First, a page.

Tears of joy of Arctic Star hero widow

PUBLISHED: 09:44 10 February 2014 | UPDATED: 09:44 10 February 2014

The Arctic Star medal awarded to Joy Kendrick's late husband John. Photo by Simon Horn. Ref exe 1954-06-14SH. To order your copy of this photograph go to www.exmouthjournal.co.uk

The Arctic Star medal awarded to Joy Kendrick's late husband John. Photo by Simon Horn. Ref exe 1954-06-14SH. To order your copy of this photograph go to www.exmouthjournal.co.uk

Archant

The widow of a Royal Navy hero has become one of the first to receive a new medal honouring her husband’s wartime heroics.

Brixington’s Joyce Kendrick, 87, finally received The Arctic Star last week, to mark the wartime contribution of her husband John Edward Kendrick.

John, who died two years ago, had fought for 67 years for his role in the Arctic Convoys to Russia during World War Two to be recognised.

Joyce, from Warneford Gardens, said: “When I received the medal, the tears were flowing.

“I am so proud of him.”

John Kendrick, DSM, MID, served on at least seven different vessels between 1939 and 1945 – three of which were torpedoed and sunk.

Their mission was to provide cover for convoys sailing to Murmansk in Russia using ancient World War One technology – convoys laden with food and supplies.

However, it was on the SS Empire Lawrence, a Defence Equipped Merchant ship, that he experienced the full horrors of Arctic Convoy duty.

The convoy comprised 36 ships and left Iceland on May 21, 1942.

In 2007 John told the Journal: “The pack ice was forcing us nearer to the Norwegian coast, and the convoy came in range for the Germans to press home more attacks.

“When the Germans arrived they were met with such a heavy barrage it prevented them from coming in too low.”

Although other vessels were hit, it was obvious that the SS Empire Lawrence was the main target.

“Our merchant seamen helpers were magnificent loading the guns and, as the bombs exploded under our stern, the ship shuddered.”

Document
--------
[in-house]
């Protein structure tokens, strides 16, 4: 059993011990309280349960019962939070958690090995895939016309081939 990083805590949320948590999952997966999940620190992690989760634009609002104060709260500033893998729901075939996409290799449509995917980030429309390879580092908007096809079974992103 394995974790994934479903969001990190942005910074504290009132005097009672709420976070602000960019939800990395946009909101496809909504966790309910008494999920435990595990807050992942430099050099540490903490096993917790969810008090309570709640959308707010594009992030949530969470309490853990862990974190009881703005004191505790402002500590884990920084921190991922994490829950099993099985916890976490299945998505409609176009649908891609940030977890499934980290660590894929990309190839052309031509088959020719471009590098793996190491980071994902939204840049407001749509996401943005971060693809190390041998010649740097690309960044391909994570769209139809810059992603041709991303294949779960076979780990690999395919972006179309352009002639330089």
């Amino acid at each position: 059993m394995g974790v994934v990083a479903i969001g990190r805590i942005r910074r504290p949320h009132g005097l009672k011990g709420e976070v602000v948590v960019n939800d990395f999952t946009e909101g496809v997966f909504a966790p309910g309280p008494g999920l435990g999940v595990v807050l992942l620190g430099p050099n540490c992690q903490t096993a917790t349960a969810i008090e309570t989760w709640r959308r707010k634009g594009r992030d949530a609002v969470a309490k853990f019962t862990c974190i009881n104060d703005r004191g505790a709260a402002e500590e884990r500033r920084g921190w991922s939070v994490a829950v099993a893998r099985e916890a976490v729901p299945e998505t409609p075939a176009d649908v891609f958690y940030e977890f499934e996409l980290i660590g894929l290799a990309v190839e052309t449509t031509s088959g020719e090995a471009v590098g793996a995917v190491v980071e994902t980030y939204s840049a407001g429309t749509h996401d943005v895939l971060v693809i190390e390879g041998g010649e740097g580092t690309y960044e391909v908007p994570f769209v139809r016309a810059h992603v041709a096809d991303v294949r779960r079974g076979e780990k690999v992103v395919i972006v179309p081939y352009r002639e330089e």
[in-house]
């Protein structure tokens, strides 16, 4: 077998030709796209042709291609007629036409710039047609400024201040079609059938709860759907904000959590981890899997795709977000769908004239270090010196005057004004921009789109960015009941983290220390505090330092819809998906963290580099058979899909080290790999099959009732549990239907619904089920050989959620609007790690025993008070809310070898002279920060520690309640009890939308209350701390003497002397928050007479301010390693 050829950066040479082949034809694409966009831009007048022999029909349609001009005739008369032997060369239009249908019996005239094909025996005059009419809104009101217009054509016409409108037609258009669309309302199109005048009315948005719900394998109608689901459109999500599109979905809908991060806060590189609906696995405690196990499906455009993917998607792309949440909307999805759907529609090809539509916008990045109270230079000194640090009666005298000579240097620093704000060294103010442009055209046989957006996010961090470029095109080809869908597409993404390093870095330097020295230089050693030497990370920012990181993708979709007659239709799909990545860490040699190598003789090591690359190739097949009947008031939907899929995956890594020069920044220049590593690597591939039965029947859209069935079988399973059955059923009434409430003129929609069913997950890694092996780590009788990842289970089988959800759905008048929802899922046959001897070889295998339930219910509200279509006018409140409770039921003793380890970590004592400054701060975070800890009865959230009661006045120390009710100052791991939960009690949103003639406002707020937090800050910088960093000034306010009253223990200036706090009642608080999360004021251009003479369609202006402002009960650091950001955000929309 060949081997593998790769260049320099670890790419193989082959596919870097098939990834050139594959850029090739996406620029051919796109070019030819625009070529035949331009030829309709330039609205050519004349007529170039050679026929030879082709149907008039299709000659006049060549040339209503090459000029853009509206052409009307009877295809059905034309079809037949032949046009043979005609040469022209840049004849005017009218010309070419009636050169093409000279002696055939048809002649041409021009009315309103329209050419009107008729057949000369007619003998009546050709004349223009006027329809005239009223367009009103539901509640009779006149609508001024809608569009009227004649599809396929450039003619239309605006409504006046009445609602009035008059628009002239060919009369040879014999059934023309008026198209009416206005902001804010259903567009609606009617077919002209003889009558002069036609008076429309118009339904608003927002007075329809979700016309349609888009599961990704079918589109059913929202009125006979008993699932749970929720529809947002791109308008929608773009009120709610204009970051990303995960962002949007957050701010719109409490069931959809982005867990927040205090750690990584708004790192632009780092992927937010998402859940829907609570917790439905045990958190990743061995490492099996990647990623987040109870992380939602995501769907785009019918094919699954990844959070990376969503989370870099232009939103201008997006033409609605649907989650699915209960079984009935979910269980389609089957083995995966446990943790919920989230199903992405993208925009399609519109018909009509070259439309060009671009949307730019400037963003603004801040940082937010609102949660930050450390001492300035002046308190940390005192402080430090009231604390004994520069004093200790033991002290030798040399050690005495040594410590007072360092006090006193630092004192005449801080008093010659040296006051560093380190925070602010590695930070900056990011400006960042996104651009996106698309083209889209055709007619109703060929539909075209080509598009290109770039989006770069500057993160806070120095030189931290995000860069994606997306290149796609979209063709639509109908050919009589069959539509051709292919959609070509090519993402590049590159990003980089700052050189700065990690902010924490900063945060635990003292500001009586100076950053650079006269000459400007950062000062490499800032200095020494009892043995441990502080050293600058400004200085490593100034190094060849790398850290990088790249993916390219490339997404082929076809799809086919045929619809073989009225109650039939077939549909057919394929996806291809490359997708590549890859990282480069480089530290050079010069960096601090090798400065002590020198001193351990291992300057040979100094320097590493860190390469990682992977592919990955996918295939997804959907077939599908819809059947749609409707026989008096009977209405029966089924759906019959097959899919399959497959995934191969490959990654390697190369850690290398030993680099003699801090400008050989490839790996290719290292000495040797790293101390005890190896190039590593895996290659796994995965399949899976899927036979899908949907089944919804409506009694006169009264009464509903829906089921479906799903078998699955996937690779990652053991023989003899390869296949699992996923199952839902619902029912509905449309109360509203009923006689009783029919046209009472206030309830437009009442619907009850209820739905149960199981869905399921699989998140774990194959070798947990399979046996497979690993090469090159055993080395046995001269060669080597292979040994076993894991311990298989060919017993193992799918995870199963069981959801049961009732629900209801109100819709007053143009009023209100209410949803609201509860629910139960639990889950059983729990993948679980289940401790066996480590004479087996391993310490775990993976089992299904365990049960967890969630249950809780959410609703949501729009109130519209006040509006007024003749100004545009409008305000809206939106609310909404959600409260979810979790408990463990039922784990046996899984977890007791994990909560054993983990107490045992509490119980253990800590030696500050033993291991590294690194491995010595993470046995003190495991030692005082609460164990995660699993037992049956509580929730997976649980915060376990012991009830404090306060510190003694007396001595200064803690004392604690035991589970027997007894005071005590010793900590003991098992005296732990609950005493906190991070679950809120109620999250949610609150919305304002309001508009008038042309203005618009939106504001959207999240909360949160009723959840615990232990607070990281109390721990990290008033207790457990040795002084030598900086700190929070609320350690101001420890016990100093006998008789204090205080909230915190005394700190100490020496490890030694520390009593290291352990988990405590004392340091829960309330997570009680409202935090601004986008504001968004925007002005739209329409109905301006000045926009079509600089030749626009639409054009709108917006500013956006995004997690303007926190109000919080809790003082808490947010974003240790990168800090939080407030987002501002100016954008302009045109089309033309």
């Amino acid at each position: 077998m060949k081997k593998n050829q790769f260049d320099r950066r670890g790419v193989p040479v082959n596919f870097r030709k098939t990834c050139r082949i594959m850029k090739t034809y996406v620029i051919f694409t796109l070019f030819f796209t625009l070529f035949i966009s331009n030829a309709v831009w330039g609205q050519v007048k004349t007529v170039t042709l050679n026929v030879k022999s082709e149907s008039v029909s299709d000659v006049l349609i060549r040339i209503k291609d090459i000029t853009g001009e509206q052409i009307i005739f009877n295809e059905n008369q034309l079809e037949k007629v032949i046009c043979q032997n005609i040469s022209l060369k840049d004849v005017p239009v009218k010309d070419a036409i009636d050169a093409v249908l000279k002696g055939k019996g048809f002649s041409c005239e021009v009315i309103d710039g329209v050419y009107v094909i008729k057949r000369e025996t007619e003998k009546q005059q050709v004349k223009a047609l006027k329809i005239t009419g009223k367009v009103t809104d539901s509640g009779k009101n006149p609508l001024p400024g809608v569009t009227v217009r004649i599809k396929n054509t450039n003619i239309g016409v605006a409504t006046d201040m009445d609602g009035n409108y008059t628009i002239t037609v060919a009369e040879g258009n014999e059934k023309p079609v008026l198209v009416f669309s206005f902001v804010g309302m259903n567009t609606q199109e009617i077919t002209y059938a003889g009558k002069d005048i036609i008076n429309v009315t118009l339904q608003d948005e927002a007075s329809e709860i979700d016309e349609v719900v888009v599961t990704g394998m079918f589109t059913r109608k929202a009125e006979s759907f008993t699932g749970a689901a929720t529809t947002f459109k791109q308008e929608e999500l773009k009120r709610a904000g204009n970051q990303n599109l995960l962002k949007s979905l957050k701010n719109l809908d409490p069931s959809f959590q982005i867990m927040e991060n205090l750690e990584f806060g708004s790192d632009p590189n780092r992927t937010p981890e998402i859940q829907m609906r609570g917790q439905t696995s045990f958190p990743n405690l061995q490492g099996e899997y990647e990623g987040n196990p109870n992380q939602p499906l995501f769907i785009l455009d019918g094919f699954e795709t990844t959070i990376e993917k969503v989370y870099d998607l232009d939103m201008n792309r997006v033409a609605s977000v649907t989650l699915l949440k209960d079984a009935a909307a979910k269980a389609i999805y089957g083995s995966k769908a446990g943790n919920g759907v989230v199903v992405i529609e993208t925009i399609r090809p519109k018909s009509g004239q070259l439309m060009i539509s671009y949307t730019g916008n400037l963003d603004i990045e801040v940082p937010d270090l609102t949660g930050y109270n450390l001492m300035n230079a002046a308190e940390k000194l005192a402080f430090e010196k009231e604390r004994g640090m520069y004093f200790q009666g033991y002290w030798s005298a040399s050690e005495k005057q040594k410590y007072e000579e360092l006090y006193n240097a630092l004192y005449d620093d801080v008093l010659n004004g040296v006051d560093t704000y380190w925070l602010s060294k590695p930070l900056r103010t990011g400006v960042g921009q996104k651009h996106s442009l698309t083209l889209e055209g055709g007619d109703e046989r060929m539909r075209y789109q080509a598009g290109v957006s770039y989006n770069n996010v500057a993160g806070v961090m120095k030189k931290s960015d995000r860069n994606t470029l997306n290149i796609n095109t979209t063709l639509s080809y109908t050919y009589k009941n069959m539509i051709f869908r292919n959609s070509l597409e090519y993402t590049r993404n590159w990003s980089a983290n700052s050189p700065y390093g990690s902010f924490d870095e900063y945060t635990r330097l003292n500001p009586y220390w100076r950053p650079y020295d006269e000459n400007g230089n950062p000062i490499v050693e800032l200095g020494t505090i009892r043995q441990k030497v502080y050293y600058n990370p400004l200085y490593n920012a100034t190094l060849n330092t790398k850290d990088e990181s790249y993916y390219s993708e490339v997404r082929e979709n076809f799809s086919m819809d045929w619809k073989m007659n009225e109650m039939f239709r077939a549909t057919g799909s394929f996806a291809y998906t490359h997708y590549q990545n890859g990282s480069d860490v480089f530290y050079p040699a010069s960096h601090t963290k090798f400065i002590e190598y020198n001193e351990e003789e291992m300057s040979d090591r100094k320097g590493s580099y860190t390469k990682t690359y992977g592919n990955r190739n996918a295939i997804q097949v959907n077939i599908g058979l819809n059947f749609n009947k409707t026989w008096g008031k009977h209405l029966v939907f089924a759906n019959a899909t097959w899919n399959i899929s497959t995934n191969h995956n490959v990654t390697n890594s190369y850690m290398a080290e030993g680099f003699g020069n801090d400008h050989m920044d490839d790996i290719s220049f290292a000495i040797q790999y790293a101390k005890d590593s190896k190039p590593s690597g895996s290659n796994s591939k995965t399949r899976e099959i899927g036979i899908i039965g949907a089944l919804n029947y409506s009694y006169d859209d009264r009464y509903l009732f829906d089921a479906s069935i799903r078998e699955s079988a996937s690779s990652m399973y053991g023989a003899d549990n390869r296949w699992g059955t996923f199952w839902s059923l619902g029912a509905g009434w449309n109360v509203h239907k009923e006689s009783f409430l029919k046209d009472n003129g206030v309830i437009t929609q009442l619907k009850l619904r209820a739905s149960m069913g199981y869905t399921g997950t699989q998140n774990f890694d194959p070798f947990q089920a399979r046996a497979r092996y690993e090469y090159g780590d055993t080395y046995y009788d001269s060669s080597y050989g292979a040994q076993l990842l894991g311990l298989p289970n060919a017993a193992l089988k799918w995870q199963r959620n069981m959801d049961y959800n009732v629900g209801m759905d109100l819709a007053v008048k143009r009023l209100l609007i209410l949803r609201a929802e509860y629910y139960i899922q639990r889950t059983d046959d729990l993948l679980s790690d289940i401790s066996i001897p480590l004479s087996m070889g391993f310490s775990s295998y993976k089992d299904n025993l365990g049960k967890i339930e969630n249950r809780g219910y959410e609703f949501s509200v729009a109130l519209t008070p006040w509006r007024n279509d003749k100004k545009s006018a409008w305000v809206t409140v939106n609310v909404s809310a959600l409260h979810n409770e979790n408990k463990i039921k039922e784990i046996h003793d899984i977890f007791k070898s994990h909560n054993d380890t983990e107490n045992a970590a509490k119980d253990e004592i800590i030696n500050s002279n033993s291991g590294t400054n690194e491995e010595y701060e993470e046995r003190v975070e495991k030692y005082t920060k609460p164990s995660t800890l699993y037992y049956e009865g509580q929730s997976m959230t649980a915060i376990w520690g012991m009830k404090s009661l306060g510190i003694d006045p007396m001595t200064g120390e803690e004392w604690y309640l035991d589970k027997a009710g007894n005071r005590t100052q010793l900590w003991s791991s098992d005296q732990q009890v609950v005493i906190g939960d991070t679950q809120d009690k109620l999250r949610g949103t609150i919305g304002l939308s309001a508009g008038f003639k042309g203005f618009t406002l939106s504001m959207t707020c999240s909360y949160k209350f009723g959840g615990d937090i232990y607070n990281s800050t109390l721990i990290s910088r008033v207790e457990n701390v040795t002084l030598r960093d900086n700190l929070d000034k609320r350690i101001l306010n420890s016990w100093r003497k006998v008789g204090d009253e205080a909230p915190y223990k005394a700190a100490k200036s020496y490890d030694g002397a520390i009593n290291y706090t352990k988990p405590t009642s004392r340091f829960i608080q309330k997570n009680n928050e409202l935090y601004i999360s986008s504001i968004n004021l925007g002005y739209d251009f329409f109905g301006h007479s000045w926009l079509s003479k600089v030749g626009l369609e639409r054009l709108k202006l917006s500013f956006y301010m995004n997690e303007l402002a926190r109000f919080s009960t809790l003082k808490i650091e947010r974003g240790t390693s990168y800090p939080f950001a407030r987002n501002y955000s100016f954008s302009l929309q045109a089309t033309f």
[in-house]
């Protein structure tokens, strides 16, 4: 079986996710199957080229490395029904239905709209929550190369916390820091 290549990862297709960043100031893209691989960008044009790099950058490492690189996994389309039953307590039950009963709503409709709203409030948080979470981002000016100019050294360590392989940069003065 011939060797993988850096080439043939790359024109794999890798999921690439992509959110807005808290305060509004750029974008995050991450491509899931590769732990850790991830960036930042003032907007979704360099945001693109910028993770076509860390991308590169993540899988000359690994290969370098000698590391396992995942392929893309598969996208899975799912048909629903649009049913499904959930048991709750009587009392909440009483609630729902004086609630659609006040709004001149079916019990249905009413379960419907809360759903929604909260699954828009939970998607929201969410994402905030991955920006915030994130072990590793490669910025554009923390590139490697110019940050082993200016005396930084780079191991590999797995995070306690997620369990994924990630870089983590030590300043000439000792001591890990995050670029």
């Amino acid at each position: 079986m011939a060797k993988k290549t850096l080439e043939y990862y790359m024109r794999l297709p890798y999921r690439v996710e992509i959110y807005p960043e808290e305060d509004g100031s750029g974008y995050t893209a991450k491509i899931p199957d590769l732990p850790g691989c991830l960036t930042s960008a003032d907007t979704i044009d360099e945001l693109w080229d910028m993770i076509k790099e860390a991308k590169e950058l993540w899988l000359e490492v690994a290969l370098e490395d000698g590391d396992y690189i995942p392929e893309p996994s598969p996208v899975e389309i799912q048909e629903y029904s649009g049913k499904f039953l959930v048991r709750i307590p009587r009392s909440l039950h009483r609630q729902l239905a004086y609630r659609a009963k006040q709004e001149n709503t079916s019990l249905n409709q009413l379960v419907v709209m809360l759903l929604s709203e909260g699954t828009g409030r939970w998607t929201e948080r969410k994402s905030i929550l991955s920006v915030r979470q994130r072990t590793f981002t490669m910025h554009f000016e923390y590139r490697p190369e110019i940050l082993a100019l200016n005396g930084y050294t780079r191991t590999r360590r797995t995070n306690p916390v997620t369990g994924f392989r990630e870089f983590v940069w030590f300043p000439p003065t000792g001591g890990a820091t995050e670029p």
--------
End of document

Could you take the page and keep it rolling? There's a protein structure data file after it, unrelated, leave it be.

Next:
Then one German pilot dropped a bomb near the bridge - with devastating consequences.

“When it happened the stern rose and, as the captain sounded ‘abandon ship’, we made our way to the lifeboats.”

But, as John was attempting to lower the lifeboat from the sinking ship, the bombers returned and strafed the ship from bow to stern – the stern exploded and broke off from the midships.

But it happened so quickly, John didn’t realise he was standing on the fall rope: “It had wrapped round my ankle and pulled me into the water at a terrific rate.”

But, because John had been underwater, he hadn’t realised the Germans had returned - and had mercilessly machine-gunned the survivors crying for help in thefreezing waters.

John then shot to the surface like a cork, and found himself clinging onto a box:

“While I was floating my hands were becoming colder and colder, and I realised I couldn’t hold on much longer.”

He lost consciousness, and by some miracle found himself on board the HMS Hyderabad- she had returned to pick up any survivors.

“It was a courageous decision to return,” said John. “They put themselves at risk.

“Now I think of all the men who perished without historic recognition.”

Joyce said: “When I realised what it was like for him, it just broke my heart.

“Crew stripped him naked and put him on the deck to thaw him out so he didn’t get frostbite.”

She admits that it took so long for the medal to come through she feared she would not get to see it: “I told them that it would be posthumous to me before too long.

“He died before he even knew they were going to get the medal.

“I’m just glad I have lived to see it.”

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